Gov. Ned Lamont’s budget proposes shifting 25 percent of the “normal cost” of teacher pensions onto towns and cities, but distressed municipalities will only have to shoulder 5 percent, which means the City of Hartford will have to pay far less in teacher pension costs than neighboring South Windsor. Combined ...
My two-year old grandson, Kellan, who lives in Connecticut is in trouble, but doesn't know it yet. I haven't had the heart to tell him he owes some money, some BIG money. At stake is my grandson's economic future, and his chances of getting a solid career here in the state are dwindling.
Connecticut municipalities are over-appraising low-value homes, driving up property taxes for those who can least afford it.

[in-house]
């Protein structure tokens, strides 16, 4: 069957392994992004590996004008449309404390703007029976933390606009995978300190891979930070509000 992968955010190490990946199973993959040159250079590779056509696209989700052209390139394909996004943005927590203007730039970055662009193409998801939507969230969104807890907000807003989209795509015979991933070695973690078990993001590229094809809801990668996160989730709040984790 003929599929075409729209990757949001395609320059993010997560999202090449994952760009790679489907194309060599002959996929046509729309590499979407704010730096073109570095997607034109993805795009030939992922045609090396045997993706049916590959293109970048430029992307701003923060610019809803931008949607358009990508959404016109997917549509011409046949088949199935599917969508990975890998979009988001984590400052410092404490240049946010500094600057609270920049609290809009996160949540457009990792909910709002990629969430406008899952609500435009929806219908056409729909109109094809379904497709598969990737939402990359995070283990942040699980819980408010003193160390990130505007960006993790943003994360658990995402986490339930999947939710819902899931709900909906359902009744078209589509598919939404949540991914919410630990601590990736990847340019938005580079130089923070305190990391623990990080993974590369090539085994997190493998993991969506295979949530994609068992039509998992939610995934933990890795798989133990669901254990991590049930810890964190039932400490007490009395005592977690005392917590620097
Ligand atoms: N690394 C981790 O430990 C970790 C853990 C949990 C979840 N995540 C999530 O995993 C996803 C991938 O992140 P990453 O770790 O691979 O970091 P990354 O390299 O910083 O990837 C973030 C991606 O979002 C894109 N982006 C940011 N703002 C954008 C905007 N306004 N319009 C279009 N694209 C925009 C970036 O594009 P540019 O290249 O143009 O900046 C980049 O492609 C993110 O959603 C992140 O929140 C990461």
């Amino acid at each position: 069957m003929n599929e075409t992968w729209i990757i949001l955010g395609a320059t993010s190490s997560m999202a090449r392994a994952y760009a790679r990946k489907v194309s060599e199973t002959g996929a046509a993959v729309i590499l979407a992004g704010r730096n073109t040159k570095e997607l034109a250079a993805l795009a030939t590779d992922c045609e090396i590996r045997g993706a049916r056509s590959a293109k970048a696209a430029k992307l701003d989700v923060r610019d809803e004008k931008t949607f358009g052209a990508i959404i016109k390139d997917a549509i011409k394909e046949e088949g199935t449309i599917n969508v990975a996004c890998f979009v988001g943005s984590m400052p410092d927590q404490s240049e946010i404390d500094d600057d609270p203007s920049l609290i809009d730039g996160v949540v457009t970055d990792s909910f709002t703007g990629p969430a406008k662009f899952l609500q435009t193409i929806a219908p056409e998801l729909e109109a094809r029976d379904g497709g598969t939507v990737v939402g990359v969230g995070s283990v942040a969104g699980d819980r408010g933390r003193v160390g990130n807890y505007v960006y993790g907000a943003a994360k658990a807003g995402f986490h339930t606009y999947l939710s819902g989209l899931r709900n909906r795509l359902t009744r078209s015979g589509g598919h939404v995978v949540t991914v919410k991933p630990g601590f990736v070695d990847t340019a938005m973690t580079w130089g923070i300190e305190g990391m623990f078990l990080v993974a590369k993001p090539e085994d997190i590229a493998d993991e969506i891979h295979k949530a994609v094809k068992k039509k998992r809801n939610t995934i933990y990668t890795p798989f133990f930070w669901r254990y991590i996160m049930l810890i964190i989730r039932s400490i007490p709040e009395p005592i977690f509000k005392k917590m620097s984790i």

Connecticut contains a mere 1 percent of the total national population across fifty states, but its metropolitan areas occupied three spots in 24/7 Wall Street’s list of cities residents are fleeing.
While a bill to raise Connecticut’s minimum wage to $15 an hour died in May, legislators may want to consider a new report before resurrecting the idea during the next session.
Hartford's five year recovery plan will fall into deficit by year three despite the state paying Hartford's debt, according to the plan submitted to the state’s Municipal Accountability Review Board, tasked with overseeing Connecticut’s beleaguered capital city.